Going Hog Wild

There’s an old saying that if a feral sow has a litter of 12 piglets, 13 will survive. Here’s how you can do your part to help control the country’s out-of-control wild pig population — and have some fun in the process.

Going Hog Wild

Feral hogs are becoming more of a problem in Land Between the Lakes, with officials in Kentucky and Tennessee working with local counties to try to get a grip on things. 

Kids can be stupid. I vividly recall spending lazy summer days loafing around my cousins’ farm a few miles from the small rural town where I grew up. Like most pre-teens, we were in a constant state of boredom and looking for any excuse to break the monotony. We’d go horseback riding (my favorite), explore the surround fields and forests, skip stones on the pond, play cowboys and Native Americans … and we’d tease my uncle’s hogs. Yep, those 300-pound, ill-tempered porkers fenced in next to the barn.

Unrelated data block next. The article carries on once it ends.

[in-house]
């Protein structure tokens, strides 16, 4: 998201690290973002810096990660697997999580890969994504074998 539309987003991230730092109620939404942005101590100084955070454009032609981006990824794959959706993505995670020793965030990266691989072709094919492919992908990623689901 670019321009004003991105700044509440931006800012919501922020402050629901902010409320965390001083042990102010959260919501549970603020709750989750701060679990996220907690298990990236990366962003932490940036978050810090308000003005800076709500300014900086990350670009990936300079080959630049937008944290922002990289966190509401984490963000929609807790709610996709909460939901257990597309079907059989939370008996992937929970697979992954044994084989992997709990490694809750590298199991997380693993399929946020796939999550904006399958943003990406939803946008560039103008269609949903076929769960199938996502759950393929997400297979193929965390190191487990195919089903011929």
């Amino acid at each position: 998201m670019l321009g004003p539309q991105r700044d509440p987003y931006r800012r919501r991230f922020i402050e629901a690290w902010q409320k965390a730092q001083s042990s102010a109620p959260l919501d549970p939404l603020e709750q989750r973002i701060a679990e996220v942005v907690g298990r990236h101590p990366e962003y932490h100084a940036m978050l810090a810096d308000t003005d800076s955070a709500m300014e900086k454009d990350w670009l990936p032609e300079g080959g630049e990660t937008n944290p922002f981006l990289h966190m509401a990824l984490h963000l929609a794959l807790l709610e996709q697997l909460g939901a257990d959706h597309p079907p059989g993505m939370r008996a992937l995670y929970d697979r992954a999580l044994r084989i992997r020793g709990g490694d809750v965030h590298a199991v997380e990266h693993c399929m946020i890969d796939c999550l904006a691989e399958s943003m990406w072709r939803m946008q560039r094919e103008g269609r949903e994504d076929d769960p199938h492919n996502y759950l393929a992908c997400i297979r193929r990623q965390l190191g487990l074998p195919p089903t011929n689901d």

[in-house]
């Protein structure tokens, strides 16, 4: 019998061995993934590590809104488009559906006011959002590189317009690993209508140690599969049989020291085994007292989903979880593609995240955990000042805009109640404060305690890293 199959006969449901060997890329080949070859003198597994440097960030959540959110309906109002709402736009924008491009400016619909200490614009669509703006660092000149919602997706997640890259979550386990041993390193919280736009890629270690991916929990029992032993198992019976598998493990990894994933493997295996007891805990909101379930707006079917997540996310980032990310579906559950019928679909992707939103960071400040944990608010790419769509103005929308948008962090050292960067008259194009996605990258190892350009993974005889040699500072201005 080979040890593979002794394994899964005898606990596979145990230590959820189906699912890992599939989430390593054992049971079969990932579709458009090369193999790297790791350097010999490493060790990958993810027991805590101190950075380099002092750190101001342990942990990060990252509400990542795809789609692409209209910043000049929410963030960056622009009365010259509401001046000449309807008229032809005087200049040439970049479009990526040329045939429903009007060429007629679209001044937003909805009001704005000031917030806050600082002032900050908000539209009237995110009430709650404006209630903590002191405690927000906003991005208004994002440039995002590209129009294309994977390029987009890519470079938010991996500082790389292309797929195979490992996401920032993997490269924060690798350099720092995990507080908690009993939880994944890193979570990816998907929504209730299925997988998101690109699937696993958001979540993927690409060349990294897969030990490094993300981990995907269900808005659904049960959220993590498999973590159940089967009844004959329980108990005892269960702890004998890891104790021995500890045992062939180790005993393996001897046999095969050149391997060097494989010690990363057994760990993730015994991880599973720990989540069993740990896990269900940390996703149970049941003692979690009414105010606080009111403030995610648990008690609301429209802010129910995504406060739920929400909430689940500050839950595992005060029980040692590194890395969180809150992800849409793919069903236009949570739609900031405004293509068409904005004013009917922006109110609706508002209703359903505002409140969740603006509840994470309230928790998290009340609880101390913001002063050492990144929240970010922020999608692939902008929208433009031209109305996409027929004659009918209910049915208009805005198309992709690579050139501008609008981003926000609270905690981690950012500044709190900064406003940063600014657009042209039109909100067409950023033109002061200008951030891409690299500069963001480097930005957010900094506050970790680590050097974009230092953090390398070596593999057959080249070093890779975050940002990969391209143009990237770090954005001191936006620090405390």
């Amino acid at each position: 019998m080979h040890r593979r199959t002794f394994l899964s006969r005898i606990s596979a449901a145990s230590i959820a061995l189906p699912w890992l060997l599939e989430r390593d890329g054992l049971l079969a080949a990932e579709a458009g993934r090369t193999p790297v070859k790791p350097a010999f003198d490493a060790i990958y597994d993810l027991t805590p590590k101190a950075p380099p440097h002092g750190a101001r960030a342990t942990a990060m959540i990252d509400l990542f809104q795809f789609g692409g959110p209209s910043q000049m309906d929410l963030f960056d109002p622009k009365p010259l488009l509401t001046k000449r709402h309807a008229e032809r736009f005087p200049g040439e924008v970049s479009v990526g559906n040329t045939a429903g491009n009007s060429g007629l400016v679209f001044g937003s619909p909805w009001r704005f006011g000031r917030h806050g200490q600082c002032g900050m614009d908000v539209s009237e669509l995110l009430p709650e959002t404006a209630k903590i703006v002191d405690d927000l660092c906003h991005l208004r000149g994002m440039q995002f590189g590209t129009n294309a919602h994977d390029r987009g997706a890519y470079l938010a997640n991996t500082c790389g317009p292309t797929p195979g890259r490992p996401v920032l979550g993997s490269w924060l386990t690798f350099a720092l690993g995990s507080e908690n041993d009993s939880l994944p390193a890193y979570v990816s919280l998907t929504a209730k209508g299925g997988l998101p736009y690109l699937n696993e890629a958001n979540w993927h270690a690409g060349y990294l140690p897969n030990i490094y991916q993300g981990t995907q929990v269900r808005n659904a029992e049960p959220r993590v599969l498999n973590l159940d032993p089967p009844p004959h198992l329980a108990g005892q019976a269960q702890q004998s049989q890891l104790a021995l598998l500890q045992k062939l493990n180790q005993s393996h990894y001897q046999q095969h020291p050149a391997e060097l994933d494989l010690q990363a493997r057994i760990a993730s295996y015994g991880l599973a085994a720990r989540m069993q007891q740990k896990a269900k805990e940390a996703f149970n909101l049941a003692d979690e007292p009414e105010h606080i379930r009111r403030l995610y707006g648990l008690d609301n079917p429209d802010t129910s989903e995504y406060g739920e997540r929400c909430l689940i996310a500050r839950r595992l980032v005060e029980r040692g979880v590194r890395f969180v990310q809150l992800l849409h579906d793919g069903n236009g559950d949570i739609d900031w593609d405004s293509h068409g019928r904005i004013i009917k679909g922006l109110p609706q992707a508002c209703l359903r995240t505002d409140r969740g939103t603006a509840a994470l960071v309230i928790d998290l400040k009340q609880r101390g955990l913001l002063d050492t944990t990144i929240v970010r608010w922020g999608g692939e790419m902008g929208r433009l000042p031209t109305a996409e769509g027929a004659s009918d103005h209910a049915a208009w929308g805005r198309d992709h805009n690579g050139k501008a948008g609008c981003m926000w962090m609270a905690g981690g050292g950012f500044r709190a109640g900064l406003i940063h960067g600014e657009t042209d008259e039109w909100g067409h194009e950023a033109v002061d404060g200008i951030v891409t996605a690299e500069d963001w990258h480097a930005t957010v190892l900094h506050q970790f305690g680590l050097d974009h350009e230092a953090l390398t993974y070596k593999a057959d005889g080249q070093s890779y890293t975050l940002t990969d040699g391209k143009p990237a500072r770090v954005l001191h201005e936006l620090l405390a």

“Hey, check this out!” one of my cousins exclaimed as he slid off the top rung of the wooden gate and dropped into a pen that housed a huge female hog and her litter of a dozen young. While another cousin distracted the anxious sow, cousin No. 1 sprinted over and grabbed one of her piglets by a hind leg. The two-fold result was predictable. The piglet let out a God-awful scream and momma hog responded with murderous intent — attempting to run down the fleeing intruder. The laughing youngster dropped the piglet and leapt over the fence just in time to avoid a mauling. I learned two things that day: My cousins are crazy, and hogs response aggressively to the distress screams of their young. More on that in a minute.